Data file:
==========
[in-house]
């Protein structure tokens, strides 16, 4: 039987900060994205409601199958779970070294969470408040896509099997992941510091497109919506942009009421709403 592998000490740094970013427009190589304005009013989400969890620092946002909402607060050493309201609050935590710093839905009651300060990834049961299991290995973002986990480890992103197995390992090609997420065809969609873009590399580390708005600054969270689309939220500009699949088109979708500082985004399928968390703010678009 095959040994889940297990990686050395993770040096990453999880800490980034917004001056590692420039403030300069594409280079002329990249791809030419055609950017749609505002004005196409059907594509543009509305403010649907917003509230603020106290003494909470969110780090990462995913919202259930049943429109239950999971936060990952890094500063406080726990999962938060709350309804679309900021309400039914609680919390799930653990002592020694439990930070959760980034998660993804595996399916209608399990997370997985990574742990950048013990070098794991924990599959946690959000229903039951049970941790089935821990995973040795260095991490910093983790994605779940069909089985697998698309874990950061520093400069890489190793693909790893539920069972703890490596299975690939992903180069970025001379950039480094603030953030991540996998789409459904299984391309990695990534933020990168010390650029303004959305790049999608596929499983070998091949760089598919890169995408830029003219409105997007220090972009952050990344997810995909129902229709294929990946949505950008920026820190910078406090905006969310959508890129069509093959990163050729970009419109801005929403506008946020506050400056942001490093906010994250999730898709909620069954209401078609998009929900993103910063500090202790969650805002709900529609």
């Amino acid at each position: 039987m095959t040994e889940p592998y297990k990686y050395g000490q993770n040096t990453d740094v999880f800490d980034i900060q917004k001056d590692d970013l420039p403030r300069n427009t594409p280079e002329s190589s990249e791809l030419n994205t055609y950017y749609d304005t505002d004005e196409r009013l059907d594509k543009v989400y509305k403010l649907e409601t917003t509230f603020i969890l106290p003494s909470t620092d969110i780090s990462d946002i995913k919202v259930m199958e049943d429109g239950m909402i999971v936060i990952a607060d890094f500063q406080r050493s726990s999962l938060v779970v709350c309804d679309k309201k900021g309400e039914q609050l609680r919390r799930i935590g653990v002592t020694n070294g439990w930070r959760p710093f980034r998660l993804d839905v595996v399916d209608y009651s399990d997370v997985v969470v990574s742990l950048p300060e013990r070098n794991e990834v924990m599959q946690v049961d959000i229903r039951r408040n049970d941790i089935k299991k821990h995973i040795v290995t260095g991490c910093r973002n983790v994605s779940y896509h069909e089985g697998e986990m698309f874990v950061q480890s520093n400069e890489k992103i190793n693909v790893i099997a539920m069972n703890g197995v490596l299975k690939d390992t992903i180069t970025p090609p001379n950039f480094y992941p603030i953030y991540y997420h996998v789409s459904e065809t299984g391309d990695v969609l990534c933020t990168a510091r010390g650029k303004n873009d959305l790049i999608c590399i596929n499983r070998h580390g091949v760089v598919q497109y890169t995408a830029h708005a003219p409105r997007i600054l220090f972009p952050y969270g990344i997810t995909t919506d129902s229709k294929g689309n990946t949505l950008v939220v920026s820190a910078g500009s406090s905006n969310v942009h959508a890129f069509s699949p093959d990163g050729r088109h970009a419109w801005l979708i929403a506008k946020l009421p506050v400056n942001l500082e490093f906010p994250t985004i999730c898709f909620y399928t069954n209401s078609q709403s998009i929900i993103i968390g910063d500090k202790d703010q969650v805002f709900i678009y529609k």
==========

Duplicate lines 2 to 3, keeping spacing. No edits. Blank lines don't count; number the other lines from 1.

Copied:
């Protein structure tokens, strides 16, 4: 039987900060994205409601199958779970070294969470408040896509099997992941510091497109919506942009009421709403 592998000490740094970013427009190589304005009013989400969890620092946002909402607060050493309201609050935590710093839905009651300060990834049961299991290995973002986990480890992103197995390992090609997420065809969609873009590399580390708005600054969270689309939220500009699949088109979708500082985004399928968390703010678009 095959040994889940297990990686050395993770040096990453999880800490980034917004001056590692420039403030300069594409280079002329990249791809030419055609950017749609505002004005196409059907594509543009509305403010649907917003509230603020106290003494909470969110780090990462995913919202259930049943429109239950999971936060990952890094500063406080726990999962938060709350309804679309900021309400039914609680919390799930653990002592020694439990930070959760980034998660993804595996399916209608399990997370997985990574742990950048013990070098794991924990599959946690959000229903039951049970941790089935821990995973040795260095991490910093983790994605779940069909089985697998698309874990950061520093400069890489190793693909790893539920069972703890490596299975690939992903180069970025001379950039480094603030953030991540996998789409459904299984391309990695990534933020990168010390650029303004959305790049999608596929499983070998091949760089598919890169995408830029003219409105997007220090972009952050990344997810995909129902229709294929990946949505950008920026820190910078406090905006969310959508890129069509093959990163050729970009419109801005929403506008946020506050400056942001490093906010994250999730898709909620069954209401078609998009929900993103910063500090202790969650805002709900529609």
């Amino acid at each position: 039987m095959t040994e889940p592998y297990k990686y050395g000490q993770n040096t990453d740094v999880f800490d980034i900060q917004k001056d590692d970013l420039p403030r300069n427009t594409p280079e002329s190589s990249e791809l030419n994205t055609y950017y749609d304005t505002d004005e196409r009013l059907d594509k543009v989400y509305k403010l649907e409601t917003t509230f603020i969890l106290p003494s909470t620092d969110i780090s990462d946002i995913k919202v259930m199958e049943d429109g239950m909402i999971v936060i990952a607060d890094f500063q406080r050493s726990s999962l938060v779970v709350c309804d679309k309201k900021g309400e039914q609050l609680r919390r799930i935590g653990v002592t020694n070294g439990w930070r959760p710093f980034r998660l993804d839905v595996v399916d209608y009651s399990d997370v997985v969470v990574s742990l950048p300060e013990r070098n794991e990834v924990m599959q946690v049961d959000i229903r039951r408040n049970d941790i089935k299991k821990h995973i040795v290995t260095g991490c910093r973002n983790v994605s779940y896509h069909e089985g697998e986990m698309f874990v950061q480890s520093n400069e890489k992103i190793n693909v790893i099997a539920m069972n703890g197995v490596l299975k690939d390992t992903i180069t970025p090609p001379n950039f480094y992941p603030i953030y991540y997420h996998v789409s459904e065809t299984g391309d990695v969609l990534c933020t990168a510091r010390g650029k303004n873009d959305l790049i999608c590399i596929n499983r070998h580390g091949v760089v598919q497109y890169t995408a830029h708005a003219p409105r997007i600054l220090f972009p952050y969270g990344i997810t995909t919506d129902s229709k294929g689309n990946t949505l950008v939220v920026s820190a910078g500009s406090s905006n969310v942009h959508a890129f069509s699949p093959d990163g050729r088109h970009a419109w801005l979708i929403a506008k946020l009421p506050v400056n942001l500082e490093f906010p994250t985004i999730c898709f909620y399928t069954n209401s078609q709403s998009i929900i993103i968390g910063d500090k202790d703010q969650v805002f709900i678009y529609k």